5 Ways To Sound Like A Native Chinese Speaker

5 Ways To Sound Like A Native Chinese Speaker

One of the best complaints when language learning is being able to hold a conversation and sounding like a native speaker.

For anyone learning to speak Chinese, being complimented on how native you sound is a huge deal. 

If you are looking to sound more like a native Chinese speaker, we are here to help! Here are five helpful tips for you.

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1. Focus on pronunciation

Pronunciation is the foundation of learning any language because the basic function of language is to communicate. 

You can go through some guides to mastering Chinese pronunciation and getting all the concepts of tones, intonations, and spelling rules clear. 

a) Be careful with tones

4 Chinese tones

Chinese tones

An extremely important thing to remember when you speak Mandarin is that there are four different tones

  • The first tone: The first tone is high and level. When pronouncing the first tone, keeping your voice even (almost monotone) across the whole syllable is important. It can be represented by a horizontal line (ā) above a letter in pinyin (or sometimes with the number “1” written after the syllable).

  • The second tone: The second tone slightly rises. In English, we sometimes associate this rise in pitch with a question. The second tone is represented by an upward sign above a letter (á) in pinyin (or sometimes by the number “2” written after the syllable).

  • The third tone: The third tone falls and then rises again. When pronounced clearly, its tonal “dipping” is very distinctive. It is represented by an upward and downward sign (ǎ) above a letter in pinyin (or sometimes by the number “3” written after the syllable).

  • The fourth tone: The fourth tone starts high but drops sharply to the bottom of the tonal range. English speakers often associate this tone with an angry command. It is represented by a downward sign (à) above a letter in pinyin (or sometimes by the number “4” written after the syllable).

  • There is also a neutral tone which means there is no tone or sign on a letter (a). 

Being able to master these tones allows you to sound natural when speaking Chinese.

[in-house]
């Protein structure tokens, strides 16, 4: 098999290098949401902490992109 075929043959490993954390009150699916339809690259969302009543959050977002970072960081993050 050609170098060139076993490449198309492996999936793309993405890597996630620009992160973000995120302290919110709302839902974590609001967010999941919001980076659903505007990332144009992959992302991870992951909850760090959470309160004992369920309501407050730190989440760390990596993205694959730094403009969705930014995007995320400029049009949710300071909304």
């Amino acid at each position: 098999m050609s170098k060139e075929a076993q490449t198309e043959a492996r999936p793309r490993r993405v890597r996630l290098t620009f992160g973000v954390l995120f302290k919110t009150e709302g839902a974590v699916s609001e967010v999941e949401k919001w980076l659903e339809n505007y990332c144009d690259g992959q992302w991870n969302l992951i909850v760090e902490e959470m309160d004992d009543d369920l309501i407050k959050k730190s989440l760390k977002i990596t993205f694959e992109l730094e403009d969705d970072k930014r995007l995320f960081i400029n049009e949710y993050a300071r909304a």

And tones matter because even if two words sound the same except for the tone, a different tone brings a different meaning. For instance, the phrase “wǒ xiǎng wèn” (我想你) means “I want to ask you something” while the very similar “wǒ xiǎng wěn” (我想你) means “I want to kiss you.”

b) Emphasize the right words and syllables

In general English speaking, certain words are commonly emphasized, and certain words have less emphasis. For example, when we say “Good morning!”, in most cases, the emphasis falls on “Good MORN-ing!” or “GOOD morning?” with a little rising intonation at the end of the sentence to make it more playful and fun. But we never say “Good morn-ING!” because it just sounds wrong. 

The same thing happens with Chinese speaking. Here is an example: “ (gěi wǒ yī zhāng zhǐ)” – “Give me a piece of paper.” The words to emphasize are 给 (gěi),一 (), and 纸 (zhǐ), and the words to deemphasize are 我 () and 张 (zhāng). 

Unfortunately, there are no clear rules to determine which words are the right ones to emphasize. 

The best thing you can do is watch various Chinese movies (horror and fantasy are the most popular) and TV shows such as game shows or dating shows that are available on Netflix or Roku to listen to native Chinese speakers' natural word emphasis,

2. Use filler words

Every language has its own filler words. In English, we tend to say “well,” “um/er/uh,” “like,” and “actually/basically/seriously,…”. In Japanese、 they say “えーと (eto)” and “あのう (ano).”

The same logic is applied in the Chinese language. They say “嗯 (ēn).” Sometimes, it sounds more like a closed mouth humming the sound “Mmmm.” Here are some popular filler words: 

  • 那个 (nèi ge) – “That one…”;

  • 我想想 (wǒ xiǎng xiǎng) – “Let me think…”;

  • 怎么说 (zěn me shuō) – “How do I say this….”

Using Chinese filler words will give you time to let you find the right words rather than having a long awkward pause. And if you can do this, you will speak Chinese way more naturally and fluently. 

3. Learn common Chinese phrases

Learning the common phrases is extremely helpful in improving your speaking skills. These phrases are simple, common words and sentences that are used all the time in social conversation. 

Knowing some handy phrases will help you avoid social awkwardness, build great new connections with people, and even make your Chinese conversations more interesting. 

This table gives you the everyday Chinese phrases that you will hear a lot in Chinese conversation:

Chinese phrases

English meaning